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Breed Organization
Schipperke Club of America
Native Country
Other Names
Spits, Schip, Schipperkeke, Spitzke
Life Expectancy
Approximately 13-15+ Years
Litter Size
Average 3-6 Puppies
Breed Group
AKC Non-Sporting
Breed Appearance
Their small, pointed ears are erect atop the head. Schipperkes are double coated with a soft, fluffy undercoat that is covered by a harsher-feeling and longer outer coat. One of the breed characteristics is a long ruff that surrounds the neck and then a strip trails down towards the rear of the dog. They also have longer fur on their hind legs called culottes. The breed is black, or blonde (some blondes have a silkier coat), and the coat is shiny.

Breed Description
Head: Resembles that of a fox. Moderately broad forehead, slightly rounded skull. Distinct, but not pronounced stop. Tapered muzzle. Small nose.
Ears: Placed high on the head. Small, triangular. Held erect, very mobile.
Eyes: Ideally oval. Dark brown color.
Body: Short and thickset. Deep, broad chest. Belly moderately tucked up. Broad loin. Straight, horizontal back.
Tail: Tailless or docked.
Hair: Abundant and dense. Short on the head, body and front of legs. Longer on the neck (ruff), shoulders, chest (apron) and back of legs (culottes).
Coat: Solid black.
Size: 32 to 36 cm (12,5-14 in).
Weight: 3 to 8 kg (6,5-18 lb), depending on size.

The Schipperke, which looks rather like spitz dogs and Belgian sheepdogs, is thought by some to be descended from the Leauvenaar, a small sheepdog from Louvain in the Flemish provinces of Belgium. Others think that he is descended from northern spitz dogs. This tailless dog, the most popular guard dog in Belgium, guarded the canals. He was also a much loved companion. Shown for the first time in 1880, the breed was officially recognized by the Royal Schipperkes Club of Brussels in 1888. An official standard was written in 1904. Today, the Schipperke is a popular breed in England and South Africa.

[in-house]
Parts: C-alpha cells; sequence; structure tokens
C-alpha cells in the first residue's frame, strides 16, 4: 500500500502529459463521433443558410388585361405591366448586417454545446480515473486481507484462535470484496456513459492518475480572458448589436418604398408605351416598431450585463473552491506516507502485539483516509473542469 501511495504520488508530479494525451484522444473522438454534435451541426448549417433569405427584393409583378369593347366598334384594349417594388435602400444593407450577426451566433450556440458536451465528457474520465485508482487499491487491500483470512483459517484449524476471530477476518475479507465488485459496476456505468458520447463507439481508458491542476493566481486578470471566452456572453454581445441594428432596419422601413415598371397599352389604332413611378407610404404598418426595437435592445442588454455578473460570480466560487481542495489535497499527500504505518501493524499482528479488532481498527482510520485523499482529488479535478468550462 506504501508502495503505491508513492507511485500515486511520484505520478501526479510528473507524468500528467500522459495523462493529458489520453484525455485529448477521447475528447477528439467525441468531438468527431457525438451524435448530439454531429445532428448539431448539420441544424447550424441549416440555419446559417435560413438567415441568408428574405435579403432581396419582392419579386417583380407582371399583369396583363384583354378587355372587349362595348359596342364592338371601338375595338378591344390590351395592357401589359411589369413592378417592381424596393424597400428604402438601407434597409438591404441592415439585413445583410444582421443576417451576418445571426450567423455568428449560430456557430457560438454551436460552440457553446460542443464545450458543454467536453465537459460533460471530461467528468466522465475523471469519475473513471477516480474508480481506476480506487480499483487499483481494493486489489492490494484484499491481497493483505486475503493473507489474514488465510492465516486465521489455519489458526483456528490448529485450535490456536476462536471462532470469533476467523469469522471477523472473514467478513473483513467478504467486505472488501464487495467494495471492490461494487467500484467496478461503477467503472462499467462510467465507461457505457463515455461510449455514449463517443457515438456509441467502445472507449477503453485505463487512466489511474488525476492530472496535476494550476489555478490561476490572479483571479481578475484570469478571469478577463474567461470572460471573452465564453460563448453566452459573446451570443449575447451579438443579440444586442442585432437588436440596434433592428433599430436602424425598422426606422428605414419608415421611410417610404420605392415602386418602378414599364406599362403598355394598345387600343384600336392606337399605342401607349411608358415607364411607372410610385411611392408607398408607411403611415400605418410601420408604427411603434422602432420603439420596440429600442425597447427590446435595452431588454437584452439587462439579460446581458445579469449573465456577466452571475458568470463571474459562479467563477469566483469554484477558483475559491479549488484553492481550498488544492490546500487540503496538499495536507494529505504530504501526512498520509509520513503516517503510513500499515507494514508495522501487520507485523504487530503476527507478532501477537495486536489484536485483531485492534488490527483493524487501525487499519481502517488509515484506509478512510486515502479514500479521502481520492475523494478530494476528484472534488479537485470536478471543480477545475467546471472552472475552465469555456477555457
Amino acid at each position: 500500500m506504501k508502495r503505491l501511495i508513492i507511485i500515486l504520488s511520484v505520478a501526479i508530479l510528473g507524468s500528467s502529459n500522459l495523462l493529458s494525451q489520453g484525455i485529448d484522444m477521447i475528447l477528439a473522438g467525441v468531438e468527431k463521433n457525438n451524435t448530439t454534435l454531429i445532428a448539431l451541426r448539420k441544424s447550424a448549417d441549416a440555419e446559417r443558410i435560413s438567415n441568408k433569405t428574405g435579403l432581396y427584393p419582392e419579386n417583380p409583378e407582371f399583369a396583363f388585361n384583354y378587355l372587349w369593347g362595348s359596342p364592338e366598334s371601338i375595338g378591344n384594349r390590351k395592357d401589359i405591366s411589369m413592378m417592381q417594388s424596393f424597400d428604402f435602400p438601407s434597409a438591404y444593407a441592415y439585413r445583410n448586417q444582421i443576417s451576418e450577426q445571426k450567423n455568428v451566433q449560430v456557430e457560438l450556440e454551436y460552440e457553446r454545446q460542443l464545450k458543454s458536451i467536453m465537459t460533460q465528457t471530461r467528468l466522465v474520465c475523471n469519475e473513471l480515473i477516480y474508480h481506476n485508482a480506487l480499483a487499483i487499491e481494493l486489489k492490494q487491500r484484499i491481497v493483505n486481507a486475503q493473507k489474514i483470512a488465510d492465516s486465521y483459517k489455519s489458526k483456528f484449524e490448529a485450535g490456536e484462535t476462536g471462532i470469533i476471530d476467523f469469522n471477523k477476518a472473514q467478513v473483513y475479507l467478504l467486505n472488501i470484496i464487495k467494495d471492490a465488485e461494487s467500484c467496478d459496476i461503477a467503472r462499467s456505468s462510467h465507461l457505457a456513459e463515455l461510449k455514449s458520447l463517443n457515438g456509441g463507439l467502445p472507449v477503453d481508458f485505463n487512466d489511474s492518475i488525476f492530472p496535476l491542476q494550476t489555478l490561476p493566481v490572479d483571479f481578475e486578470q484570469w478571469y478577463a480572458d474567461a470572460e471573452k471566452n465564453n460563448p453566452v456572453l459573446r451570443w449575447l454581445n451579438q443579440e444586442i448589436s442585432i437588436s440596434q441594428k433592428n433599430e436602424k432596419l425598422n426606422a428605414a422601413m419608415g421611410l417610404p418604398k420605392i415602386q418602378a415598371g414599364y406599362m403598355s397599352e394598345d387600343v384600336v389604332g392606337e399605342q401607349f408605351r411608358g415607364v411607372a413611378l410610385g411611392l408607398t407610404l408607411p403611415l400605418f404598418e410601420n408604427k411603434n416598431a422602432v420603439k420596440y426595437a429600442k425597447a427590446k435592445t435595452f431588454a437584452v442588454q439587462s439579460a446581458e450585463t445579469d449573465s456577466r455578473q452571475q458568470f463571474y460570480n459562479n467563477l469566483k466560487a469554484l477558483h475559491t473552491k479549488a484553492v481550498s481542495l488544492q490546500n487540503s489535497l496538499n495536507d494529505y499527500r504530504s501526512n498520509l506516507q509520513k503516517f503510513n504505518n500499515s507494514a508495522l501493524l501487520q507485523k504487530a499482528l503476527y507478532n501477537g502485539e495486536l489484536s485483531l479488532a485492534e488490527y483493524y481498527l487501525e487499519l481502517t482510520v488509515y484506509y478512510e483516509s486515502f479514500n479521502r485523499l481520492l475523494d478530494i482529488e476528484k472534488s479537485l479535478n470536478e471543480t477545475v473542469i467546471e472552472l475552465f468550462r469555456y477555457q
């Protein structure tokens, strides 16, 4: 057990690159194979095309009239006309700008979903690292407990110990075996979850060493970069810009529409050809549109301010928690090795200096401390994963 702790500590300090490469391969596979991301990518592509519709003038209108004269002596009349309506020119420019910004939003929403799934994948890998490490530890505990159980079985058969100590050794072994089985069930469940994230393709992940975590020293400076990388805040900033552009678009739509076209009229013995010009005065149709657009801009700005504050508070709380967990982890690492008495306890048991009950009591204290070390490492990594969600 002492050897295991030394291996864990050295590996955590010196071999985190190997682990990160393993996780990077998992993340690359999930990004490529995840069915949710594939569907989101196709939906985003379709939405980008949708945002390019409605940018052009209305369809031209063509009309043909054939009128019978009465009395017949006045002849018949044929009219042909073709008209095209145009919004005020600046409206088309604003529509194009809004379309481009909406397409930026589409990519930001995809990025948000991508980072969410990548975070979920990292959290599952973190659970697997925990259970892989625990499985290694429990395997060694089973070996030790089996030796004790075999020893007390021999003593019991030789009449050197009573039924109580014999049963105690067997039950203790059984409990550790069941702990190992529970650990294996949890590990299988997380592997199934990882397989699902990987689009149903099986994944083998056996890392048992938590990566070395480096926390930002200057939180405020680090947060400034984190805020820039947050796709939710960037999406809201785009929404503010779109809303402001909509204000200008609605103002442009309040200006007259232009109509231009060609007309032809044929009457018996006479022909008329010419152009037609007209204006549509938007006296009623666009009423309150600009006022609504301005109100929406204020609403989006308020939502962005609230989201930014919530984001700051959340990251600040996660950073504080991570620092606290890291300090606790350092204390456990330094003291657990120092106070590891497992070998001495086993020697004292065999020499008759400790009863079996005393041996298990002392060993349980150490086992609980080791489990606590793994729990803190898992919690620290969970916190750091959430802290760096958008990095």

This perky, cheerful, seemingly tireless dog is constantly alert, always in motion. He raises the alarm with his piercing bark at the slightest provocation. Loyal and gentle with his owners and with children, he is reserved with strangers. He is highly trainable.

The one caveat to the Schipperke's good health is MPS IIIB, a genetic mutation that occurs in at most 15% of the total breed population. It only occurs in Schipperke's and it is the only known auto immune disease occurring in companion animals The University of Pennsylvania School of Veterinary Medicine has developed a test for the disease and began accepting samples in April 2003. Clinical signs appear between two and four years of age, and there are no known cures or treatments. The disease affects balance, negotiation of obstacles (such as stairs), and is similar to such lysosumal storage diseases in humans as Tay Sachs disease and Gaucher disease.

This is an ideal house dog, though he does require regular exercise. He should be brushed and combed two or three times per week.

Ratter and Vermin Hunter, Guard Dog, Pet.

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